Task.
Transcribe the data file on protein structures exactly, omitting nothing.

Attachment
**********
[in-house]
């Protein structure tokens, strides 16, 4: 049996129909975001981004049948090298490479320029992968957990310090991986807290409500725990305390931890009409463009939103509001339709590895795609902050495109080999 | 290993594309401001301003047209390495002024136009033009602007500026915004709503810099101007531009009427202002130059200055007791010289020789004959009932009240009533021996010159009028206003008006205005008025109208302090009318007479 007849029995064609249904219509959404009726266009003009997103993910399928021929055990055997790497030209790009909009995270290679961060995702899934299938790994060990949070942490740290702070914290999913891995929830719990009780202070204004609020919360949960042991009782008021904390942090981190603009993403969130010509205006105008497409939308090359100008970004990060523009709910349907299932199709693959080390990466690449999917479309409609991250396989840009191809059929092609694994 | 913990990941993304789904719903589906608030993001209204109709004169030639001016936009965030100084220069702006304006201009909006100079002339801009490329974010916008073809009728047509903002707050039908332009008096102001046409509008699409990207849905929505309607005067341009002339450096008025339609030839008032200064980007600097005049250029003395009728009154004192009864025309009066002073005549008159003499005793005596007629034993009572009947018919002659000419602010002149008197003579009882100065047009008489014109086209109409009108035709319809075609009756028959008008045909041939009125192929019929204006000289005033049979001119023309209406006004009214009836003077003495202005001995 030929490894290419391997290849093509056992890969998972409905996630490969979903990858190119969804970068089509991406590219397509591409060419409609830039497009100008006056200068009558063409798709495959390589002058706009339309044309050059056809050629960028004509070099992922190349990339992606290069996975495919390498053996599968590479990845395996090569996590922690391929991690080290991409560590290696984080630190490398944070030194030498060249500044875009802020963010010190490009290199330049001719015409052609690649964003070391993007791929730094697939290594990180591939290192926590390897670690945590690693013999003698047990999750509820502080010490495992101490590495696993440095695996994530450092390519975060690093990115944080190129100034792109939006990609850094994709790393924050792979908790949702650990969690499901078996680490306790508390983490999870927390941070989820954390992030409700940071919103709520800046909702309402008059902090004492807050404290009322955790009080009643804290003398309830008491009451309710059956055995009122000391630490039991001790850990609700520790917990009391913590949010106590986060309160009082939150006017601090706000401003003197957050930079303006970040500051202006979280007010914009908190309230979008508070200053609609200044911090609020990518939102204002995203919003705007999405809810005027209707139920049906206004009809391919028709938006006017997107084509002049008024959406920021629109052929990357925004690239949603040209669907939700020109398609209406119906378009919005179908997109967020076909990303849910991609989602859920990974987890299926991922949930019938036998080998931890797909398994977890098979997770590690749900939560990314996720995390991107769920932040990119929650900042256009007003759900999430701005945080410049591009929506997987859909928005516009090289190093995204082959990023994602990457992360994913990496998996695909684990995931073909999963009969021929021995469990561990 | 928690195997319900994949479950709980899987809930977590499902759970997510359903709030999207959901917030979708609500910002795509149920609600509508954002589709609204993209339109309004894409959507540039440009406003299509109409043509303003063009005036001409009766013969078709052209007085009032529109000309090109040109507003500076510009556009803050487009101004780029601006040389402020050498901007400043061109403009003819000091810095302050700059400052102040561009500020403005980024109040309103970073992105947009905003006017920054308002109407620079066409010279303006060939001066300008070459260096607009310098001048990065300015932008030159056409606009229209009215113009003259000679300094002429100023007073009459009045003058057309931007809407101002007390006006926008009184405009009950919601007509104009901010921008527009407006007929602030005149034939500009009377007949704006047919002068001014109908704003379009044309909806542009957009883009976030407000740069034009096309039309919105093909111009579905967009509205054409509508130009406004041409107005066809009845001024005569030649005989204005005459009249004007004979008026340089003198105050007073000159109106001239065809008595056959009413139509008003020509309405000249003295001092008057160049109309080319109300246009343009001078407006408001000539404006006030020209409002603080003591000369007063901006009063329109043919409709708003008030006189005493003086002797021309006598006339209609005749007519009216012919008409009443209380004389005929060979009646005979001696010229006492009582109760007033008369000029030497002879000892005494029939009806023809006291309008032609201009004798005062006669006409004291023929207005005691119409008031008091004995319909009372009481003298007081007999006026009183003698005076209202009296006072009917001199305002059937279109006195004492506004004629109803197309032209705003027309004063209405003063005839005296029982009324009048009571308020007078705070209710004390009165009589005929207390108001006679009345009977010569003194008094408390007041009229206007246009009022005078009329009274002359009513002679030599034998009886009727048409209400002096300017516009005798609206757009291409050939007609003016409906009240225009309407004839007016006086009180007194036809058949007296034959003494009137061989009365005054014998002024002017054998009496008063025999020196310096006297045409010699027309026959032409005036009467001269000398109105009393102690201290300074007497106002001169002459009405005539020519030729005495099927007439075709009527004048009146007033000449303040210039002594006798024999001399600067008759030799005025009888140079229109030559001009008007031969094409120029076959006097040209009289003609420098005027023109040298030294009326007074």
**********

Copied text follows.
[in-house]
């Protein structure tokens, strides 16, 4: 049996129909975001981004049948090298490479320029992968957990310090991986807290409500725990305390931890009409463009939103509001339709590895795609902050495109080999 | 290993594309401001301003047209390495002024136009033009602007500026915004709503810099101007531009009427202002130059200055007791010289020789004959009932009240009533021996010159009028206003008006205005008025109208302090009318007479 007849029995064609249904219509959404009726266009003009997103993910399928021929055990055997790497030209790009909009995270290679961060995702899934299938790994060990949070942490740290702070914290999913891995929830719990009780202070204004609020919360949960042991009782008021904390942090981190603009993403969130010509205006105008497409939308090359100008970004990060523009709910349907299932199709693959080390990466690449999917479309409609991250396989840009191809059929092609694994 | 913990990941993304789904719903589906608030993001209204109709004169030639001016936009965030100084220069702006304006201009909006100079002339801009490329974010916008073809009728047509903002707050039908332009008096102001046409509008699409990207849905929505309607005067341009002339450096008025339609030839008032200064980007600097005049250029003395009728009154004192009864025309009066002073005549008159003499005793005596007629034993009572009947018919002659000419602010002149008197003579009882100065047009008489014109086209109409009108035709319809075609009756028959008008045909041939009125192929019929204006000289005033049979001119023309209406006004009214009836003077003495202005001995 030929490894290419391997290849093509056992890969998972409905996630490969979903990858190119969804970068089509991406590219397509591409060419409609830039497009100008006056200068009558063409798709495959390589002058706009339309044309050059056809050629960028004509070099992922190349990339992606290069996975495919390498053996599968590479990845395996090569996590922690391929991690080290991409560590290696984080630190490398944070030194030498060249500044875009802020963010010190490009290199330049001719015409052609690649964003070391993007791929730094697939290594990180591939290192926590390897670690945590690693013999003698047990999750509820502080010490495992101490590495696993440095695996994530450092390519975060690093990115944080190129100034792109939006990609850094994709790393924050792979908790949702650990969690499901078996680490306790508390983490999870927390941070989820954390992030409700940071919103709520800046909702309402008059902090004492807050404290009322955790009080009643804290003398309830008491009451309710059956055995009122000391630490039991001790850990609700520790917990009391913590949010106590986060309160009082939150006017601090706000401003003197957050930079303006970040500051202006979280007010914009908190309230979008508070200053609609200044911090609020990518939102204002995203919003705007999405809810005027209707139920049906206004009809391919028709938006006017997107084509002049008024959406920021629109052929990357925004690239949603040209669907939700020109398609209406119906378009919005179908997109967020076909990303849910991609989602859920990974987890299926991922949930019938036998080998931890797909398994977890098979997770590690749900939560990314996720995390991107769920932040990119929650900042256009007003759900999430701005945080410049591009929506997987859909928005516009090289190093995204082959990023994602990457992360994913990496998996695909684990995931073909999963009969021929021995469990561990 | 928690195997319900994949479950709980899987809930977590499902759970997510359903709030999207959901917030979708609500910002795509149920609600509508954002589709609204993209339109309004894409959507540039440009406003299509109409043509303003063009005036001409009766013969078709052209007085009032529109000309090109040109507003500076510009556009803050487009101004780029601006040389402020050498901007400043061109403009003819000091810095302050700059400052102040561009500020403005980024109040309103970073992105947009905003006017920054308002109407620079066409010279303006060939001066300008070459260096607009310098001048990065300015932008030159056409606009229209009215113009003259000679300094002429100023007073009459009045003058057309931007809407101002007390006006926008009184405009009950919601007509104009901010921008527009407006007929602030005149034939500009009377007949704006047919002068001014109908704003379009044309909806542009957009883009976030407000740069034009096309039309919105093909111009579905967009509205054409509508130009406004041409107005066809009845001024005569030649005989204005005459009249004007004979008026340089003198105050007073000159109106001239065809008595056959009413139509008003020509309405000249003295001092008057160049109309080319109300246009343009001078407006408001000539404006006030020209409002603080003591000369007063901006009063329109043919409709708003008030006189005493003086002797021309006598006339209609005749007519009216012919008409009443209380004389005929060979009646005979001696010229006492009582109760007033008369000029030497002879000892005494029939009806023809006291309008032609201009004798005062006669006409004291023929207005005691119409008031008091004995319909009372009481003298007081007999006026009183003698005076209202009296006072009917001199305002059937279109006195004492506004004629109803197309032209705003027309004063209405003063005839005296029982009324009048009571308020007078705070209710004390009165009589005929207390108001006679009345009977010569003194008094408390007041009229206007246009009022005078009329009274002359009513002679030599034998009886009727048409209400002096300017516009005798609206757009291409050939007609003016409906009240225009309407004839007016006086009180007194036809058949007296034959003494009137061989009365005054014998002024002017054998009496008063025999020196310096006297045409010699027309026959032409005036009467001269000398109105009393102690201290300074007497106002001169002459009405005539020519030729005495099927007439075709009527004048009146007033000449303040210039002594006798024999001399600067008759030799005025009888140079229109030559001009008007031969094409120029076959006097040209009289003609420098005027023109040298030294009326007074």